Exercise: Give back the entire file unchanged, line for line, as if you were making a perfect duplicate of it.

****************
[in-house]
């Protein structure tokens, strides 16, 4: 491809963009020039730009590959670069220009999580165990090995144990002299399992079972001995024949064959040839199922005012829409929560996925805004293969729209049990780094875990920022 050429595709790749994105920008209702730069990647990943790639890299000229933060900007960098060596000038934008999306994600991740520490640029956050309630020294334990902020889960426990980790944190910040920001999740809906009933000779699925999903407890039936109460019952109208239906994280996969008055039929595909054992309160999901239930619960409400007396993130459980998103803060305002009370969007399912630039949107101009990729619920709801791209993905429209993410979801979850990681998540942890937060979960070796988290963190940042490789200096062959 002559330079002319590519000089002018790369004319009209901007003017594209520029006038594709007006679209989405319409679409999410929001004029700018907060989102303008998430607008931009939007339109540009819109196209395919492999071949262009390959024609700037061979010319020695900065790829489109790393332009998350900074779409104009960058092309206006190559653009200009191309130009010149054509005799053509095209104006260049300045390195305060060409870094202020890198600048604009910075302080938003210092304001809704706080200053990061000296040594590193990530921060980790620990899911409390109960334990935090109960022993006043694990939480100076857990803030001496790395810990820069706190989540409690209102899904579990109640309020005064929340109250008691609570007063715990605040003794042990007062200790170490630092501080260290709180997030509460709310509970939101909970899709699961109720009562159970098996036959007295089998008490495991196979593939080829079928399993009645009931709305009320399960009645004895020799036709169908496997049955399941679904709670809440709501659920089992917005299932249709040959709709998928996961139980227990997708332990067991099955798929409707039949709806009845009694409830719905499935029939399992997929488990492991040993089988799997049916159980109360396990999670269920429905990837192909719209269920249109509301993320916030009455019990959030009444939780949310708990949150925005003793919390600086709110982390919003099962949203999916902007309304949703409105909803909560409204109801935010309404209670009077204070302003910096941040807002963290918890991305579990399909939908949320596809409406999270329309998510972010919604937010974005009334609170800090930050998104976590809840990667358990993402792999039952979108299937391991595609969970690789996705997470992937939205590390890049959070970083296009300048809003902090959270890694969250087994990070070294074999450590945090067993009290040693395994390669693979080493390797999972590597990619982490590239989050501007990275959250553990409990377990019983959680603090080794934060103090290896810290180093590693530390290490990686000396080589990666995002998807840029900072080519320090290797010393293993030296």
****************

[in-house]
């Protein structure tokens, strides 16, 4: 491809963009020039730009590959670069220009999580165990090995144990002299399992079972001995024949064959040839199922005012829409929560996925805004293969729209049990780094875990920022 050429595709790749994105920008209702730069990647990943790639890299000229933060900007960098060596000038934008999306994600991740520490640029956050309630020294334990902020889960426990980790944190910040920001999740809906009933000779699925999903407890039936109460019952109208239906994280996969008055039929595909054992309160999901239930619960409400007396993130459980998103803060305002009370969007399912630039949107101009990729619920709801791209993905429209993410979801979850990681998540942890937060979960070796988290963190940042490789200096062959 002559330079002319590519000089002018790369004319009209901007003017594209520029006038594709007006679209989405319409679409999410929001004029700018907060989102303008998430607008931009939007339109540009819109196209395919492999071949262009390959024609700037061979010319020695900065790829489109790393332009998350900074779409104009960058092309206006190559653009200009191309130009010149054509005799053509095209104006260049300045390195305060060409870094202020890198600048604009910075302080938003210092304001809704706080200053990061000296040594590193990530921060980790620990899911409390109960334990935090109960022993006043694990939480100076857990803030001496790395810990820069706190989540409690209102899904579990109640309020005064929340109250008691609570007063715990605040003794042990007062200790170490630092501080260290709180997030509460709310509970939101909970899709699961109720009562159970098996036959007295089998008490495991196979593939080829079928399993009645009931709305009320399960009645004895020799036709169908496997049955399941679904709670809440709501659920089992917005299932249709040959709709998928996961139980227990997708332990067991099955798929409707039949709806009845009694409830719905499935029939399992997929488990492991040993089988799997049916159980109360396990999670269920429905990837192909719209269920249109509301993320916030009455019990959030009444939780949310708990949150925005003793919390600086709110982390919003099962949203999916902007309304949703409105909803909560409204109801935010309404209670009077204070302003910096941040807002963290918890991305579990399909939908949320596809409406999270329309998510972010919604937010974005009334609170800090930050998104976590809840990667358990993402792999039952979108299937391991595609969970690789996705997470992937939205590390890049959070970083296009300048809003902090959270890694969250087994990070070294074999450590945090067993009290040693395994390669693979080493390797999972590597990619982490590239989050501007990275959250553990409990377990019983959680603090080794934060103090290896810290180093590693530390290490990686000396080589990666995002998807840029900072080519320090290797010393293993030296």